Practical tips to keep yourself safe from cybercriminals
FYI, this story is more than a year old
With cybercriminals always on the lookout for new ways to scam consumers, and kiwis increasingly shopping online, Mastercard is encouraging Kiwis to take simple steps to protect their personal information when shopping online.
Peter Chisnall, MasterCard New Zealand country manager, says Kiwis should remain vigilant about where we share personal information.
Chisnall says using a MasterPass connected digital wallet can also help ensure payment transactions are safe.
The digital wallets can be used on smartphones, tablets, laptops and desktop computers and one set up the user’s credit, debit or prepaid card information is securely stored in one location simplifying the process of completing a transaction by removing the need to enter payment and delivery details everytime a purchase is made.
“Using MasterPass means customers don’t need to give their payment and shipping details to multiple retailers across the internet, and works with your bank so personal details are stored securely,” Chisnall says.
Tips for safer online shopping:
- Pay using a digital payment option such as MasterPass.
- Guard your privacy and do not disclose personal information unless you know who is collecting it and how it is being used. Some websites sell customer information to third parties, so check the small print and opt out of sharing your information if you don’t want other people to use it.
- It’s not difficult to set up a page on the internet, so the onus is on you to do some background research on the retailer you are buying from, especially if they are not a familiar brand name or you have not come across their website before.
- Use a secure browser as it encrypts the purchase information you send over the Internet, making the transaction more secure. The majority of browsers do this as standard.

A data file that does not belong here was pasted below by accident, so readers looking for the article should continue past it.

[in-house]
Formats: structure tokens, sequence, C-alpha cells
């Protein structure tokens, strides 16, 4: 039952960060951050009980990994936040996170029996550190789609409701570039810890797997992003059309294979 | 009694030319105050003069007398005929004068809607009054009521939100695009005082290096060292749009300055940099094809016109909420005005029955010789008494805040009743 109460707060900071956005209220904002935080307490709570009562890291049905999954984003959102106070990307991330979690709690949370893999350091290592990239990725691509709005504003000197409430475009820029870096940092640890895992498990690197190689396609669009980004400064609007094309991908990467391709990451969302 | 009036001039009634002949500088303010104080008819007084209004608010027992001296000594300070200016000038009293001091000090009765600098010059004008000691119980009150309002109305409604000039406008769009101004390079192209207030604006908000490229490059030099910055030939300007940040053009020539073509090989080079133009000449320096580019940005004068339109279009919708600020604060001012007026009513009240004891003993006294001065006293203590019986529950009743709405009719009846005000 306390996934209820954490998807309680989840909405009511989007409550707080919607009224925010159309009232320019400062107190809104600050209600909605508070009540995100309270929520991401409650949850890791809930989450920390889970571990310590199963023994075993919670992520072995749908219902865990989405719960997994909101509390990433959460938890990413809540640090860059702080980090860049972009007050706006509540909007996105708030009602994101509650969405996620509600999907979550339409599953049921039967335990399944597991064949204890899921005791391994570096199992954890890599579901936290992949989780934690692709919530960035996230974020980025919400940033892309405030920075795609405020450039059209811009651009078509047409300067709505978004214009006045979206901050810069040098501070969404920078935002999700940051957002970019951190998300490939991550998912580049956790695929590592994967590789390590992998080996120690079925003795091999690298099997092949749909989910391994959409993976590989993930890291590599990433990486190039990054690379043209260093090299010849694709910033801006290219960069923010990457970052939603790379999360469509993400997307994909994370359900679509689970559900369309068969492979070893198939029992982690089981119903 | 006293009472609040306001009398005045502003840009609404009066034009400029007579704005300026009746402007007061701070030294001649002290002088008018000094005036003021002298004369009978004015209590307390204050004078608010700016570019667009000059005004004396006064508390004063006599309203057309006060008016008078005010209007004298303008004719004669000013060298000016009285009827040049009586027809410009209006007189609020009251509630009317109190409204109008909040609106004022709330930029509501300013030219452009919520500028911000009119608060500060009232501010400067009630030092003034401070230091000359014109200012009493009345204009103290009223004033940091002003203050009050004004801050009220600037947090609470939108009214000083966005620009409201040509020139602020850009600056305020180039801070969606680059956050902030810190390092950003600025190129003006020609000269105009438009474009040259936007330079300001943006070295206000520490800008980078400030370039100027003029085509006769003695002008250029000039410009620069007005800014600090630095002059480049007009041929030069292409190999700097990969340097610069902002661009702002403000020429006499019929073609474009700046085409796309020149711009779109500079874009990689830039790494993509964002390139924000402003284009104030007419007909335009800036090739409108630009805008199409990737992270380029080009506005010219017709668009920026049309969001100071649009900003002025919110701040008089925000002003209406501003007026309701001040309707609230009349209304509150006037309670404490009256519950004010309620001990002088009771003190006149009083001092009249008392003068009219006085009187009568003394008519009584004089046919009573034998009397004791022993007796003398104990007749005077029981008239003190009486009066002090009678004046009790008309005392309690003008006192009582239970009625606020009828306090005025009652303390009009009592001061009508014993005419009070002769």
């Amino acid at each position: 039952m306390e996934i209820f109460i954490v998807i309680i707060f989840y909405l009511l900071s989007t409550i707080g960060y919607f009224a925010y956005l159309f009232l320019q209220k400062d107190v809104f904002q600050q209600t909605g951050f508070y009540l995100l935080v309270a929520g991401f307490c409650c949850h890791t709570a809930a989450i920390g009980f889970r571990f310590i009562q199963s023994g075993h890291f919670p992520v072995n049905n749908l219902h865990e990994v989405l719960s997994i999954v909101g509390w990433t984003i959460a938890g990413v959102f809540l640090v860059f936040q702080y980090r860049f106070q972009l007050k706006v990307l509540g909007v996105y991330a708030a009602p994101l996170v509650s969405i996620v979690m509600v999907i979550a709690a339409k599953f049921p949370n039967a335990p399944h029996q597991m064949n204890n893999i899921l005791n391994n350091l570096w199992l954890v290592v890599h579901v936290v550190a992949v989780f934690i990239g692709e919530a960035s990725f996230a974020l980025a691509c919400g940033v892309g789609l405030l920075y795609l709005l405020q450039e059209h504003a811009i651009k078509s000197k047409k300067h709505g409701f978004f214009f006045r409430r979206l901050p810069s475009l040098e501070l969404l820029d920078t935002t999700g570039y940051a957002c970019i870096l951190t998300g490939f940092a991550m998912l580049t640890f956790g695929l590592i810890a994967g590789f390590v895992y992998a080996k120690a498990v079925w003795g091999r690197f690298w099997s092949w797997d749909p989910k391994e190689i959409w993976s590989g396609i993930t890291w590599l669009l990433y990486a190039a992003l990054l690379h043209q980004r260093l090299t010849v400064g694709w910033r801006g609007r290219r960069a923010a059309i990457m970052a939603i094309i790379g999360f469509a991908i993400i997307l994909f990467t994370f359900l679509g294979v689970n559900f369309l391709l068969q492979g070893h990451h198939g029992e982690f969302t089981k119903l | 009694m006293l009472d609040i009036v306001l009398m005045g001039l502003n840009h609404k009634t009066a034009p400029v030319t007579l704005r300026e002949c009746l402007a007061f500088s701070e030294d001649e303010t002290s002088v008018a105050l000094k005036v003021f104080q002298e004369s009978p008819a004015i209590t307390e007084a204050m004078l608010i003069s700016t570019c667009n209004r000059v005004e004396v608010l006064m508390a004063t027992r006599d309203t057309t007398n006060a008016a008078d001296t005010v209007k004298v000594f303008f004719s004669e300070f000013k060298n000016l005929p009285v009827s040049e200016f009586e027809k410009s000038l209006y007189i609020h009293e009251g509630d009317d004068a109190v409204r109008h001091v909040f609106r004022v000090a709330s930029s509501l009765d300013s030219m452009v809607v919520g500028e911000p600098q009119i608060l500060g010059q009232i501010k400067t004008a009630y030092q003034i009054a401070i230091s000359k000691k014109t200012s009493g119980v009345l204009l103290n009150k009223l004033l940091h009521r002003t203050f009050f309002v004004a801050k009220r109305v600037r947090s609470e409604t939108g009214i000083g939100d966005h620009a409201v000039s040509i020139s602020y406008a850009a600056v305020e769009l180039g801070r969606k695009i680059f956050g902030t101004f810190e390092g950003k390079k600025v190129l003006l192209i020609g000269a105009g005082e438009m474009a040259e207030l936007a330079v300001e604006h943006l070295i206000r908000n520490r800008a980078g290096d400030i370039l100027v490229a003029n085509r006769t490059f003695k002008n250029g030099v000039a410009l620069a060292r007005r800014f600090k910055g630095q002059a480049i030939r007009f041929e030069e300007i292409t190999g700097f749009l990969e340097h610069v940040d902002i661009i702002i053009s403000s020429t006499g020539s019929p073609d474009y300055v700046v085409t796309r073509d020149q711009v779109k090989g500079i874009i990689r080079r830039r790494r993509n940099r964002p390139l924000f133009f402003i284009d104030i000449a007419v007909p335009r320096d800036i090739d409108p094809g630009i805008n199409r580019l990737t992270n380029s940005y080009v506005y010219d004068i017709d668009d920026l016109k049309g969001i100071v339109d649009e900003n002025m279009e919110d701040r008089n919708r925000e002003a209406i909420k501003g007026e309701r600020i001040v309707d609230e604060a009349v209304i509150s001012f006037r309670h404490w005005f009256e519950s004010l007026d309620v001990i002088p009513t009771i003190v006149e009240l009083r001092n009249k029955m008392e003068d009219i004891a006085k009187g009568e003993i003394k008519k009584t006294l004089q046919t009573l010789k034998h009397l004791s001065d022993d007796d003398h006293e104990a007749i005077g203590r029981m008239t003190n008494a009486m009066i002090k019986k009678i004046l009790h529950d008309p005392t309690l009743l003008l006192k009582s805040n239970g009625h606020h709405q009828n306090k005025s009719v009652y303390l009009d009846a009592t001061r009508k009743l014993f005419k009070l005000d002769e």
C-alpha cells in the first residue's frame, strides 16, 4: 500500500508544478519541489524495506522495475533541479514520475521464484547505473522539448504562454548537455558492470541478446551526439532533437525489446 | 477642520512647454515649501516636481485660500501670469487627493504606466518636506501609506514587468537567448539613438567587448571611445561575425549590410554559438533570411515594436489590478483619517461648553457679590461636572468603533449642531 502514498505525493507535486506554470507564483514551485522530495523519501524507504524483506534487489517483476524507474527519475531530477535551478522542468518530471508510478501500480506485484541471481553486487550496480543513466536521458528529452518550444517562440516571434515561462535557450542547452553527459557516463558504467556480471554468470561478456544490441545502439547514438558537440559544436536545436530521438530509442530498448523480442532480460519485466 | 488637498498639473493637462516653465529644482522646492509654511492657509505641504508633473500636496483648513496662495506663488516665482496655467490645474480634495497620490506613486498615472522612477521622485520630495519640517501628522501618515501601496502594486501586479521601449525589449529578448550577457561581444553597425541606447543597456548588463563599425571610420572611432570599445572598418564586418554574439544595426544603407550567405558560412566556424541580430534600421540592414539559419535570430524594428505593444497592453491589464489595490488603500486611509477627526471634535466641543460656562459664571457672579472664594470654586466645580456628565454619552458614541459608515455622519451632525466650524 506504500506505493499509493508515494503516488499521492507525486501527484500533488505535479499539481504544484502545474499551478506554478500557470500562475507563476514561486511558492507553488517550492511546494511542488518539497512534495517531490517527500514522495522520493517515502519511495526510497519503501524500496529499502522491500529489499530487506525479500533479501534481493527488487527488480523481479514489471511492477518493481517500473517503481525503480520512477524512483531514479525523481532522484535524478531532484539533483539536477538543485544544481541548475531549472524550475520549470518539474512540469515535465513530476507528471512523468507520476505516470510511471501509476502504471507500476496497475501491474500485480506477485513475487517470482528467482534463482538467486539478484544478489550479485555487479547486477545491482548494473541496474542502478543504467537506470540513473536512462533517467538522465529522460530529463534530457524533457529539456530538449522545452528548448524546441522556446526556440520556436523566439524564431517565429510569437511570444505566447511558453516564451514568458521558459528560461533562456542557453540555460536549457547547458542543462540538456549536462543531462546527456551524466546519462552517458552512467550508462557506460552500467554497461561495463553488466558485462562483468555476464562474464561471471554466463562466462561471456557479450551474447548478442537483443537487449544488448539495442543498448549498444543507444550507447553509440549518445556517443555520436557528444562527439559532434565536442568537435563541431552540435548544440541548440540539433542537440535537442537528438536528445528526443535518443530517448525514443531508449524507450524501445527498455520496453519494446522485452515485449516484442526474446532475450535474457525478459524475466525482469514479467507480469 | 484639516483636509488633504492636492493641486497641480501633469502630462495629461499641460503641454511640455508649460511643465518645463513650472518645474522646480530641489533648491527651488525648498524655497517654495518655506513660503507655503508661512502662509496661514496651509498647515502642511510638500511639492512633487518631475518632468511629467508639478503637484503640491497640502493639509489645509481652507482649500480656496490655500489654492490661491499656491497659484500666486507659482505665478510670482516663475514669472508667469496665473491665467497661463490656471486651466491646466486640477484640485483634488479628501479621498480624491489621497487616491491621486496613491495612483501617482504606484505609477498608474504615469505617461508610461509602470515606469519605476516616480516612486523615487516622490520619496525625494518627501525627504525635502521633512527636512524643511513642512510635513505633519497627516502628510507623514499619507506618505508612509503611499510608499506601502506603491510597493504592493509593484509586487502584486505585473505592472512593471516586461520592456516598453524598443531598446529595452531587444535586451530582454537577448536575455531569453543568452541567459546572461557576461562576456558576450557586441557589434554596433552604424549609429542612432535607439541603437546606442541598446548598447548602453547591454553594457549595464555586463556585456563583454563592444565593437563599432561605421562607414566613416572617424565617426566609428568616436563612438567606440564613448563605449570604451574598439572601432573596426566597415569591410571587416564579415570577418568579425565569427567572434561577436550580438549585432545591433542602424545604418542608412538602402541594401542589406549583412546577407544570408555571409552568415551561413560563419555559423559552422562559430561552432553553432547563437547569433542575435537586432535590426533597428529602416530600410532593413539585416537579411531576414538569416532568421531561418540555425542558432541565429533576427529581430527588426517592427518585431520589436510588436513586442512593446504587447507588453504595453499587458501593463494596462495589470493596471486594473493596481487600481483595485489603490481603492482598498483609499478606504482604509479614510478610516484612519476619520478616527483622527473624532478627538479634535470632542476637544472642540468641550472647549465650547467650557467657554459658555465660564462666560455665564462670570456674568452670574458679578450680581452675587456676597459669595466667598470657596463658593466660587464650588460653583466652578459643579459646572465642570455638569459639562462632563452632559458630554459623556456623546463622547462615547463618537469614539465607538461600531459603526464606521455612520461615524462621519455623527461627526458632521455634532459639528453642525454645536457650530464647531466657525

- Ensure you have antivirus software loaded on all your devices, including your PC, tablet and smartphone and regularly download security updates. Most of us update software for our computers but rarely ever for our smart devices.
- Making purchases using a credit or debit card is often safer as liability for unauthorised charges is limited. As a customer, it’s your responsibility to inform your financial institution if you become aware of or see an unauthorised transaction on your card, or if your card is lost and stolen.
- Many financial providers also put an extra level of security on online purchases which protects the cardholder’s confidential information. This is usually done by submitting an additional password known only to the cardholder, for example with MasterCard SecureCode. It provides enhanced protection against the risk of credit or debit account numbers being accessed by fraudsters in cyber space, taking online security to a whole new level.
- Keep records of transactions and payments online. Remember to check payment details before submitting the final payment; check the returns policy and data protection cover. Finally, print out a copy of the transaction, get a copy emailed directly to you, and make sure that the amount matches on your statement at the end of the month.